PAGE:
Strategies and Advice on GMAT Preparation - Part 6: Reading Comprehension | ApplyMBA Blog | Apply MBA

Strategies and Advice on GMAT Preparation - Part 6: Reading Comprehension | ApplyMBA Blog

GMAT Exam Strategy Reading Comprehension

Reading Comprehension type questions require you to use the given text in the passage and your reading skills to answer the three to five question that appear, one at a time, on the screen. The goal of this question type is to see how well you can understand a lot of new and difficult information presented in a prose format. The passage themselves are taken from some academic journals in the fields of business, the sciences and the humanities/social sciences. However, you do not require any specialized knowledge of these subjects to do well – all the information needed to answer the question correctly is in the passage itself. Here is an especially difficult example:

Professor Kenneth M. Stampp, in the final chapters of his thorough, comprehensively study of slavery, The Peculiar Institution, convincingly explodes the myth of the “benign” plantation slave holder and argues that the greatest reason for the stubborn survival of slavery deep into the 19th century was its profitability rather than the slaver holders’ supposed paternal commitment to their slaves. To buttress his case, Stampp attacks two of the strongest arguments made by slave holders and their apologists. The first, the high debt levels carried by many of the great plantation owners, is claimed by those favorable to the plantation owners as proof of the financial burden shouldered by slave holders committed to caring for often unproductive slaves. But in Stampp’s careful analysis of plantation account books, this high level of debt is shown to be more a sign of plantation owners’ supreme confidence in their future sales and the wisdom of capital investment in clearing new lands than a symptom of inherent unprofitability. Indeed, with no shareholders to please, the slave owners were free to make the most of their businesses by taking advantage of the sizeable credit their success afforded them.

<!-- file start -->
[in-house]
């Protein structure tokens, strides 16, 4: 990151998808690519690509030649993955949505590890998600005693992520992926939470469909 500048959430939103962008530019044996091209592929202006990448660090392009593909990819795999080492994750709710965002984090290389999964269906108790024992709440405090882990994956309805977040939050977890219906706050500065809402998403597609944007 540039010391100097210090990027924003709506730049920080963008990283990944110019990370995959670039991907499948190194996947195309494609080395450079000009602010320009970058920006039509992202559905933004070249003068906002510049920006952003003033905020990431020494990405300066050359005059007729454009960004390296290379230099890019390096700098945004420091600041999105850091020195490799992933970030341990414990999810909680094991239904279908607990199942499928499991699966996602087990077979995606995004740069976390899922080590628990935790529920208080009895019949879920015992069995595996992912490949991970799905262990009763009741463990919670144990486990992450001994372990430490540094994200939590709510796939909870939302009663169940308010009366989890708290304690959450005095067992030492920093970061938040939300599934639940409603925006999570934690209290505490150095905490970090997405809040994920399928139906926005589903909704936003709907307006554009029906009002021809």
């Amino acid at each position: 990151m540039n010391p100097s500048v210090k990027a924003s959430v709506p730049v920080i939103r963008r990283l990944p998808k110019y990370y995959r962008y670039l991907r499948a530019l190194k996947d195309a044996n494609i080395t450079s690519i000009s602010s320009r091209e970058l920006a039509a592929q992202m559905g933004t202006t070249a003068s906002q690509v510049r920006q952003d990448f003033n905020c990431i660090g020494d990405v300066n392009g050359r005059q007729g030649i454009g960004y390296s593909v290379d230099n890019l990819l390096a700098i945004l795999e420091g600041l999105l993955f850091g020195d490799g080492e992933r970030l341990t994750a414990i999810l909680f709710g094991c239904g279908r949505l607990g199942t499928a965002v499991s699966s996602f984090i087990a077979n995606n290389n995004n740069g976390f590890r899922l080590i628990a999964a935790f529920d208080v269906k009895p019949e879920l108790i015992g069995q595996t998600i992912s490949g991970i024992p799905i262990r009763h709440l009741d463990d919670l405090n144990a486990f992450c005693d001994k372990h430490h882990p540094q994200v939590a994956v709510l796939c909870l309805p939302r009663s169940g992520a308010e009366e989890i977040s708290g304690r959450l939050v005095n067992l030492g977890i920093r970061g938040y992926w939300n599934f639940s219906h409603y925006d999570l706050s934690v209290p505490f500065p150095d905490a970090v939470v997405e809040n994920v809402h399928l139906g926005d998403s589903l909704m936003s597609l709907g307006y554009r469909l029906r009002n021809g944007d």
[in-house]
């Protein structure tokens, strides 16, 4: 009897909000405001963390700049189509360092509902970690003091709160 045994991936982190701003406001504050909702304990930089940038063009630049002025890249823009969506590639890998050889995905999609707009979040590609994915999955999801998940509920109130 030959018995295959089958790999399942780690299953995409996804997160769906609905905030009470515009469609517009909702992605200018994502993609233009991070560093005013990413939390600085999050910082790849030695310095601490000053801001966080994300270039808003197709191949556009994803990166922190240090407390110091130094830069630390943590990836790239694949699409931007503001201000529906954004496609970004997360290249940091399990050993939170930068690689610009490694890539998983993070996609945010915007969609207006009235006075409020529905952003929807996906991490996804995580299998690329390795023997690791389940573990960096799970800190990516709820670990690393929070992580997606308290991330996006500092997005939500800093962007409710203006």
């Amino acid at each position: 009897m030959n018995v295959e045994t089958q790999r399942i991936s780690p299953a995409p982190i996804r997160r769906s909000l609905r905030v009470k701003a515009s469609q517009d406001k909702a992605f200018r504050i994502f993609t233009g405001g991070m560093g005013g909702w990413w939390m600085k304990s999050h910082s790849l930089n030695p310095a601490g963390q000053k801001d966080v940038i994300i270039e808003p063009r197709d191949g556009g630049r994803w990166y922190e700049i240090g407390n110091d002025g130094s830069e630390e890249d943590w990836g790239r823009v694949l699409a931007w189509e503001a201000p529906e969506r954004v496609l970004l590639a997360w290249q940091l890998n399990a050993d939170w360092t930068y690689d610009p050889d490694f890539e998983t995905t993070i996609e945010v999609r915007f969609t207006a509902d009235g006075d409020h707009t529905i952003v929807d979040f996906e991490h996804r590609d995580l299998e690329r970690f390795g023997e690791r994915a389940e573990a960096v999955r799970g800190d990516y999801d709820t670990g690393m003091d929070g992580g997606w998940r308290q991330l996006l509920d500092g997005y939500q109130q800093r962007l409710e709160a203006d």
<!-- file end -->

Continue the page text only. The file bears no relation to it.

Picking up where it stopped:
The second argument involves the substantial numbers of slaves supported on Virginia tobacco plantations long after these lands, exhausted by tobacco’s demands on soil fertility, ceased to yield sizeable harvests. Slave holders and their apologists pointed to this phenomenon as evidence of the Virginia planters’ concern for, and commitment to, their slave communities. Why else would a planter keep so many slaves on low-yielding land? But Stampp shows these same planters, far from being paternal, were encouraging the population growth of their slave communities so as to have a sizeable stock of slaves to sell in the South’s internal slave trade. After the final closing of Charleston as a slave port in the early years of the 19th century, the burgeoning demand for slaves in the developing cotton belt had to be satisfied internally. The Virginia planters with their expanding surplus of slaves were ideally situated to make the most of the internal trade in their “product”. And so they did, reaping rich gains by separating families and breaking apart tight-knit slave communities.